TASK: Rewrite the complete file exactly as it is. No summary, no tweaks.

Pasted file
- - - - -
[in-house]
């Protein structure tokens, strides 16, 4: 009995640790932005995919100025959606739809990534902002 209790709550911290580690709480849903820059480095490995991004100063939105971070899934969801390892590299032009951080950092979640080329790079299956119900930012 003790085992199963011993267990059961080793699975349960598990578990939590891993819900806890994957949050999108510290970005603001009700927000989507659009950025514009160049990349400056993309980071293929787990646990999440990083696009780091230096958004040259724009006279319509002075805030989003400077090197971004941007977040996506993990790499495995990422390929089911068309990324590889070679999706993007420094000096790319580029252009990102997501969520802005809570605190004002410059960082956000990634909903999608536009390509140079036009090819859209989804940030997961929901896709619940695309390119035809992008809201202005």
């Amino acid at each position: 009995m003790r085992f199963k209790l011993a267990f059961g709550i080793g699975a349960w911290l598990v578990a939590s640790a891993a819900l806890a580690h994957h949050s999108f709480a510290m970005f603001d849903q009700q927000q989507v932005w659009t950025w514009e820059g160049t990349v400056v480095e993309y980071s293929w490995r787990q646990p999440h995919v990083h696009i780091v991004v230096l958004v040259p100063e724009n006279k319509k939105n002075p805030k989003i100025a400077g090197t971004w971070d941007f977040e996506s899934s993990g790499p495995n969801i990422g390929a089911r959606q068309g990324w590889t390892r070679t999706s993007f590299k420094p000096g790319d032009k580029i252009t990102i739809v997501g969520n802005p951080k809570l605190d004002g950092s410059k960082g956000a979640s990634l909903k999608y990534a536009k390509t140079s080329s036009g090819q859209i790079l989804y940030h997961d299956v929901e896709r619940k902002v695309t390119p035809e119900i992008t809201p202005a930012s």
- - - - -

[in-house]
């Protein structure tokens, strides 16, 4: 009995640790932005995919100025959606739809990534902002 209790709550911290580690709480849903820059480095490995991004100063939105971070899934969801390892590299032009951080950092979640080329790079299956119900930012 003790085992199963011993267990059961080793699975349960598990578990939590891993819900806890994957949050999108510290970005603001009700927000989507659009950025514009160049990349400056993309980071293929787990646990999440990083696009780091230096958004040259724009006279319509002075805030989003400077090197971004941007977040996506993990790499495995990422390929089911068309990324590889070679999706993007420094000096790319580029252009990102997501969520802005809570605190004002410059960082956000990634909903999608536009390509140079036009090819859209989804940030997961929901896709619940695309390119035809992008809201202005």
């Amino acid at each position: 009995m003790r085992f199963k209790l011993a267990f059961g709550i080793g699975a349960w911290l598990v578990a939590s640790a891993a819900l806890a580690h994957h949050s999108f709480a510290m970005f603001d849903q009700q927000q989507v932005w659009t950025w514009e820059g160049t990349v400056v480095e993309y980071s293929w490995r787990q646990p999440h995919v990083h696009i780091v991004v230096l958004v040259p100063e724009n006279k319509k939105n002075p805030k989003i100025a400077g090197t971004w971070d941007f977040e996506s899934s993990g790499p495995n969801i990422g390929a089911r959606q068309g990324w590889t390892r070679t999706s993007f590299k420094p000096g790319d032009k580029i252009t990102i739809v997501g969520n802005p951080k809570l605190d004002g950092s410059k960082g956000a979640s990634l909903k999608y990534a536009k390509t140079s080329s036009g090819q859209i790079l989804y940030h997961d299956v929901e896709r619940k902002v695309t390119p035809e119900i992008t809201p202005a930012s």